I know it’s early, and we don’t want to worry too much about statistics. A bunch of hitters on this team have started off slowly, and most of them will probably recover. Similarly, Wilson Ramos won’t hit .364 all season. But one player that does worry me is Rick Ankiel. He’s currently hitting .231/.306/.308, which is pretty much atrocious. I’d be less worried, except last season he only hit .232/.321/.389. Basically, if 2 of his hits were a HR and a triple instead of the 2 singles that they were, he’d be right on pace for last season, with a few less walks. Not good, and not convincing me that he is going to do any better.
In fact, it wasn’t just last season that he hit so poorly. In 2009, he had 404 PAs and hit .231/.285/.387. It’s starting to look familiar. Maybe he’s a .231/.300/.387 hitter. Which would mean his ISO power is decent at .150, but not so great that it can excuse the rest of the junk. It’s not even very good power, it’s better described as “some pop” or something similar. Ankiel is a vet, and he’s played well in center field, but this experiment may quickly be coming to an end. If it does, then who else can they play there?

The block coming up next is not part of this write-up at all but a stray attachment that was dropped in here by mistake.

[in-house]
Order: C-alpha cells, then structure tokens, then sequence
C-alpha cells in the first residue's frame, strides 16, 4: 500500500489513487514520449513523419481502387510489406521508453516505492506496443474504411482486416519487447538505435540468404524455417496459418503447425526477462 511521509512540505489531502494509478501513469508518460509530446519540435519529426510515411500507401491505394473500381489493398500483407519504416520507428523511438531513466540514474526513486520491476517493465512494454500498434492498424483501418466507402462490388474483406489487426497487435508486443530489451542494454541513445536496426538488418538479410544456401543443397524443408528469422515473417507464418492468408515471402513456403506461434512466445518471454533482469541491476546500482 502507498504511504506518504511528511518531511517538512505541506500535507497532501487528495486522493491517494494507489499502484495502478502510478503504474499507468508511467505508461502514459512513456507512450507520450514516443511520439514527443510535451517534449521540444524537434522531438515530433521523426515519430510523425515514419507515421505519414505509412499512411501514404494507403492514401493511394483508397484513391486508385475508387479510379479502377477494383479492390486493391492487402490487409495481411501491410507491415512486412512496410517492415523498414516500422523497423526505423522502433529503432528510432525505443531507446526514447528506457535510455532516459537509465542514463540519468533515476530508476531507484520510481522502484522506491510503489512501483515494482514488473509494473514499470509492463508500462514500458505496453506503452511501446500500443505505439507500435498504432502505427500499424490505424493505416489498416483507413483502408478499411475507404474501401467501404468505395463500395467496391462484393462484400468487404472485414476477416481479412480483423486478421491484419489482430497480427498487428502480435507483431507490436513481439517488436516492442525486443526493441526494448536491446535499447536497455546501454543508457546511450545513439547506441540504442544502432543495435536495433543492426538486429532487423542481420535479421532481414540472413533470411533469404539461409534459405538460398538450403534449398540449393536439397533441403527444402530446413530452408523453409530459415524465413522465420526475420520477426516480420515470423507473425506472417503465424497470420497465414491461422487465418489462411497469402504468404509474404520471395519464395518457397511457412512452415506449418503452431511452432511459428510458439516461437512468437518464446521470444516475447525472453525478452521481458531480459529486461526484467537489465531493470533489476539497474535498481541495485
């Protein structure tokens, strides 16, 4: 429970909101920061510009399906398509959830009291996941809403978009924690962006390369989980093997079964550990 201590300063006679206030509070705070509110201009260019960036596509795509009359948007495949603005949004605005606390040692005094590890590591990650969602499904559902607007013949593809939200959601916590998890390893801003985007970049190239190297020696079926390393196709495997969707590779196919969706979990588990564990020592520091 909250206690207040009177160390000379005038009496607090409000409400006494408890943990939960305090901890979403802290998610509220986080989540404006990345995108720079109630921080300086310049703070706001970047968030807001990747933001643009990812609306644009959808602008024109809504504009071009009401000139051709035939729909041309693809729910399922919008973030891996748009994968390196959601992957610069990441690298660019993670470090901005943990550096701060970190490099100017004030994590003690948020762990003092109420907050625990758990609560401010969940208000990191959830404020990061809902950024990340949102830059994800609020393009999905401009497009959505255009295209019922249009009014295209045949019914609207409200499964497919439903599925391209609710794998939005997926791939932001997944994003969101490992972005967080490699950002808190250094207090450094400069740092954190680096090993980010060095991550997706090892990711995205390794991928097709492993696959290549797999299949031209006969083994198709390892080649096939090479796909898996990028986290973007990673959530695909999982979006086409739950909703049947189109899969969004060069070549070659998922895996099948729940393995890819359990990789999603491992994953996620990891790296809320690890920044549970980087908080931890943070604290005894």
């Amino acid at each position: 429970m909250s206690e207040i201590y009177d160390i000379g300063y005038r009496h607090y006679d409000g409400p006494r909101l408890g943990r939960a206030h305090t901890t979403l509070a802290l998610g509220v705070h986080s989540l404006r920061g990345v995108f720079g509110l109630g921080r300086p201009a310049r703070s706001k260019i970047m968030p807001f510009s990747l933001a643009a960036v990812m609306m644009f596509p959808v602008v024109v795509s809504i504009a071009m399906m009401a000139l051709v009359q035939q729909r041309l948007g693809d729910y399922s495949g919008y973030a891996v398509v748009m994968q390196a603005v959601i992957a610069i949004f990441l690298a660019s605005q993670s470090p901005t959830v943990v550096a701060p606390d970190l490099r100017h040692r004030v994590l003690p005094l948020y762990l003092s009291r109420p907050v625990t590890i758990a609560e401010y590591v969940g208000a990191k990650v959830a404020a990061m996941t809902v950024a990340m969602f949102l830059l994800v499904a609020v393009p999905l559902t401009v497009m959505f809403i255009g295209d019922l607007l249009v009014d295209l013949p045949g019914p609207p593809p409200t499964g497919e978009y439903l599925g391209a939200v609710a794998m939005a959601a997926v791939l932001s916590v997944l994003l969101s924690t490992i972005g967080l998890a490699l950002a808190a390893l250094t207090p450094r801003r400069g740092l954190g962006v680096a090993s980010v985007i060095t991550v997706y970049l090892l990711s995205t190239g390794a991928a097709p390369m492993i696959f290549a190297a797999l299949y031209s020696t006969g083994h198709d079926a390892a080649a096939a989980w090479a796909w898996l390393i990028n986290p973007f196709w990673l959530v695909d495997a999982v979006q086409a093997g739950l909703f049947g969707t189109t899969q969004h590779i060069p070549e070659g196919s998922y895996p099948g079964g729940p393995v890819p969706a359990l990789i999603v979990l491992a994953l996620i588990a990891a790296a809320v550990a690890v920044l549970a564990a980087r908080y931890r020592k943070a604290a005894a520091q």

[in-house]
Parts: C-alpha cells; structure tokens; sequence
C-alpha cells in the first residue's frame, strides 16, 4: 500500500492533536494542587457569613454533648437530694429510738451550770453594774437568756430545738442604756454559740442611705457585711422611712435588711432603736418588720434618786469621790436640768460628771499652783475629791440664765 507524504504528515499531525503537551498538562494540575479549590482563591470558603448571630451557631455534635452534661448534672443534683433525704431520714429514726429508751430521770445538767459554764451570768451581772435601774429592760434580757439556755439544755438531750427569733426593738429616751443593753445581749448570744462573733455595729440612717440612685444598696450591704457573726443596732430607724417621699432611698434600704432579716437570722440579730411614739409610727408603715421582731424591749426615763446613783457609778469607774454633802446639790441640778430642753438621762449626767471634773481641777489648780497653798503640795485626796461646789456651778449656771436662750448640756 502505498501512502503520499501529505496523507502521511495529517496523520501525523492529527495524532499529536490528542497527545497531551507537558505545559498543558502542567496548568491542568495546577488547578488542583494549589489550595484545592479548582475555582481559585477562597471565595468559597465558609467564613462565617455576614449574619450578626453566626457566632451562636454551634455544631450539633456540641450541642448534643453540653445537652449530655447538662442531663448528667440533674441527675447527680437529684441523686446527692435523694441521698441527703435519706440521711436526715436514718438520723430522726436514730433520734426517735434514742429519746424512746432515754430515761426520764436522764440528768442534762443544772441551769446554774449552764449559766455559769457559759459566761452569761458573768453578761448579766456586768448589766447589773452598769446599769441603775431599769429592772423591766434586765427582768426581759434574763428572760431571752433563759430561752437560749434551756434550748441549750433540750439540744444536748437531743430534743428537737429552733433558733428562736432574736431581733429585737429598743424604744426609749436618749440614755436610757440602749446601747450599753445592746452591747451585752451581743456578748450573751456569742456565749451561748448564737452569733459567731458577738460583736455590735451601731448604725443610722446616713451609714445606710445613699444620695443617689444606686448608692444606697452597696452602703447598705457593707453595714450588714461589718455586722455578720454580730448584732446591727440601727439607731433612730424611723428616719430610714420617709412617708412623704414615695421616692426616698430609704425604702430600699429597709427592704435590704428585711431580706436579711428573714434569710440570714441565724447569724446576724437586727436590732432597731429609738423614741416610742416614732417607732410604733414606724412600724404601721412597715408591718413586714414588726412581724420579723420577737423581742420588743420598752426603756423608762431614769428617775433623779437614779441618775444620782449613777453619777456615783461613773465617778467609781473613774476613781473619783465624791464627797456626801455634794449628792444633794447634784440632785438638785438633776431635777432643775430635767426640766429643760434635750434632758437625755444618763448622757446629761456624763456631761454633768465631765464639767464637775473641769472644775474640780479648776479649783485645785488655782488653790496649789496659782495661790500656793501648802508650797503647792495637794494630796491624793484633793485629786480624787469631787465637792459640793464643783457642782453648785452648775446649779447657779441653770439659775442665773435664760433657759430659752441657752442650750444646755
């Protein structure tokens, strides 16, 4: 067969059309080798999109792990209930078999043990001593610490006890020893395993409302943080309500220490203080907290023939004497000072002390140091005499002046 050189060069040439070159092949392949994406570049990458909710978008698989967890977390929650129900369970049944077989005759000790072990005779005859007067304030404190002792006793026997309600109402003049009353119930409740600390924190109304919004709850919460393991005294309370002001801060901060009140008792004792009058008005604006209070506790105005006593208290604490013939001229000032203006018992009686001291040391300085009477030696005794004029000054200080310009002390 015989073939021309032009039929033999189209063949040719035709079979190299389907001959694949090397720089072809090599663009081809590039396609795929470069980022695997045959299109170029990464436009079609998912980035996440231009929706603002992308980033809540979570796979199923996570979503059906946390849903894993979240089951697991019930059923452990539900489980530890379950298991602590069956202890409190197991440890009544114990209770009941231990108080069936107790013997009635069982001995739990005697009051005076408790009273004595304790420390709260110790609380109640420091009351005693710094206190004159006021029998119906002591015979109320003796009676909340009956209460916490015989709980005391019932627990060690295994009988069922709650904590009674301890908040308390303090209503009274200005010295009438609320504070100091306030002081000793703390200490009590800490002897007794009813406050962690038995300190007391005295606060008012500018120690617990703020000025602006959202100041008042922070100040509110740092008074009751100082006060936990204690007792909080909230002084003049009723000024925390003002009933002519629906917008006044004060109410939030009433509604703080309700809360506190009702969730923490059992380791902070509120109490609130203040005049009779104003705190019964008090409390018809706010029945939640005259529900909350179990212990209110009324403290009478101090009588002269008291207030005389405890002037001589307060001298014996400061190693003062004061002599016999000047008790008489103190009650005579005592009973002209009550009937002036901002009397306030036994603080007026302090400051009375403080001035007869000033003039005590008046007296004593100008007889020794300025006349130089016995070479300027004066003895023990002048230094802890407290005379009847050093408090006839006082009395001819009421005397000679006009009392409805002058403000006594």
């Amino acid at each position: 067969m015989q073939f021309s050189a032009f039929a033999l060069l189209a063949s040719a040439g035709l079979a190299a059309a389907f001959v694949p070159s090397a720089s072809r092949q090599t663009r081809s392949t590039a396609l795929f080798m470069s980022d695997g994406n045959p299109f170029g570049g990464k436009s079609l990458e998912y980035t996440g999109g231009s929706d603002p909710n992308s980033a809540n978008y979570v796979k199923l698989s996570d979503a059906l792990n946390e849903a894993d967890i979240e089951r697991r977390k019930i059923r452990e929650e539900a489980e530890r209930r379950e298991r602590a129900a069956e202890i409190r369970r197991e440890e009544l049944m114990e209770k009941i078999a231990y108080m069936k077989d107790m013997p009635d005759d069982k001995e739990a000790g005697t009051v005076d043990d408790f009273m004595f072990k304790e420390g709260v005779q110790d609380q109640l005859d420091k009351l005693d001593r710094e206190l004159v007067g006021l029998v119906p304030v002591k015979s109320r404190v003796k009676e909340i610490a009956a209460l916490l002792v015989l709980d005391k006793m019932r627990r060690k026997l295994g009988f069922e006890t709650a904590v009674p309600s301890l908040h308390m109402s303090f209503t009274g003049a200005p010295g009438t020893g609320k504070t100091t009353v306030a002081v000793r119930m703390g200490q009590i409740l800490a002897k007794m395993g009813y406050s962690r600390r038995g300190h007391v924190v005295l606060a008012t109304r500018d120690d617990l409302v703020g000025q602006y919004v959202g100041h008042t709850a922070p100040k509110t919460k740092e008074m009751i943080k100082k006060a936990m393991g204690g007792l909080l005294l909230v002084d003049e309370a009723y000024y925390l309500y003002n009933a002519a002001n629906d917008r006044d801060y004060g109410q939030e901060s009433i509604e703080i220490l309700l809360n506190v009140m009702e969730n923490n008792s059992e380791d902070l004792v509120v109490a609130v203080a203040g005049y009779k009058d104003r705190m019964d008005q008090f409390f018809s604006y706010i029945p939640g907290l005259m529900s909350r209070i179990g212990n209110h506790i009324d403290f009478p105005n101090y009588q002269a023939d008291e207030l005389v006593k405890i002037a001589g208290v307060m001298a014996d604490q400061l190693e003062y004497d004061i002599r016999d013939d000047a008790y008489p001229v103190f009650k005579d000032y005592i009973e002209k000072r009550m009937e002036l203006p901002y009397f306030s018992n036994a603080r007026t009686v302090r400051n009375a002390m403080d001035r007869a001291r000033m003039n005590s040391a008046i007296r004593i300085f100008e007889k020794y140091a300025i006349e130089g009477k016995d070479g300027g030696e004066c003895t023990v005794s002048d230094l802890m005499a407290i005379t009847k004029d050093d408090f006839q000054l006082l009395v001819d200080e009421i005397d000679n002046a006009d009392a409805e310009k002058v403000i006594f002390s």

This may surprise some fans, but Nix has played more CF in his career than any other position. He’s spent about 58% of his innings playing CF, the rest in the corner OF spots. And his fielding has been good there. Over his career his UZR/150 is 9.3 in CF, so it looks like he can field the position. The problem with Nix, though, is his bat. He has started out strong, managing to make the club and then hitting .276/.300/.483 in 30 PAs. The power is still there, but his numbers suggest that he doesn’t walk that much, and it’s true. He is also probably not a .275 hitter in terms of average, as his career numbers are .244/.286/.426. And his best years, really his only good years, were in Cincinnati, a great park for hitters. But, even if he hits .240/.290/.426 from here on out, it may beat what Ankiel can do.